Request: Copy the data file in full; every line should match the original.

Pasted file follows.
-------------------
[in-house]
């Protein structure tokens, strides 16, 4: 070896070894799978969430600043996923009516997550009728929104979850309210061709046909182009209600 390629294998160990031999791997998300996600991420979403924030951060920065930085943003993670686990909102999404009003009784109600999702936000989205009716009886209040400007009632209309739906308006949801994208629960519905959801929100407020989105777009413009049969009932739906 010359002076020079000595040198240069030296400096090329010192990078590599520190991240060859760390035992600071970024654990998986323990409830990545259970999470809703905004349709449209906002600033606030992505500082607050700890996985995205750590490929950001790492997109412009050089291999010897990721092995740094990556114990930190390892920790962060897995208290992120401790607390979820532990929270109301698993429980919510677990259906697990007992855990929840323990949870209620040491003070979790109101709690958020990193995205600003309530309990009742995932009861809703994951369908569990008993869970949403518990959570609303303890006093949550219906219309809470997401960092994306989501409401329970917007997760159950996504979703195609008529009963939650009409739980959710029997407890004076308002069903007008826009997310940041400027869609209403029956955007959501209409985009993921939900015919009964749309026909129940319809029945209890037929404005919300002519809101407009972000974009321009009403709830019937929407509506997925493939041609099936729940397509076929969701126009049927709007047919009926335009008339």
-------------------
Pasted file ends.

[in-house]
């Protein structure tokens, strides 16, 4: 070896070894799978969430600043996923009516997550009728929104979850309210061709046909182009209600 390629294998160990031999791997998300996600991420979403924030951060920065930085943003993670686990909102999404009003009784109600999702936000989205009716009886209040400007009632209309739906308006949801994208629960519905959801929100407020989105777009413009049969009932739906 010359002076020079000595040198240069030296400096090329010192990078590599520190991240060859760390035992600071970024654990998986323990409830990545259970999470809703905004349709449209906002600033606030992505500082607050700890996985995205750590490929950001790492997109412009050089291999010897990721092995740094990556114990930190390892920790962060897995208290992120401790607390979820532990929270109301698993429980919510677990259906697990007992855990929840323990949870209620040491003070979790109101709690958020990193995205600003309530309990009742995932009861809703994951369908569990008993869970949403518990959570609303303890006093949550219906219309809470997401960092994306989501409401329970917007997760159950996504979703195609008529009963939650009409739980959710029997407890004076308002069903007008826009997310940041400027869609209403029956955007959501209409985009993921939900015919009964749309026909129940319809029945209890037929404005919300002519809101407009972000974009321009009403709830019937929407509506997925493939041609099936729940397509076929969701126009049927709007047919009926335009008339």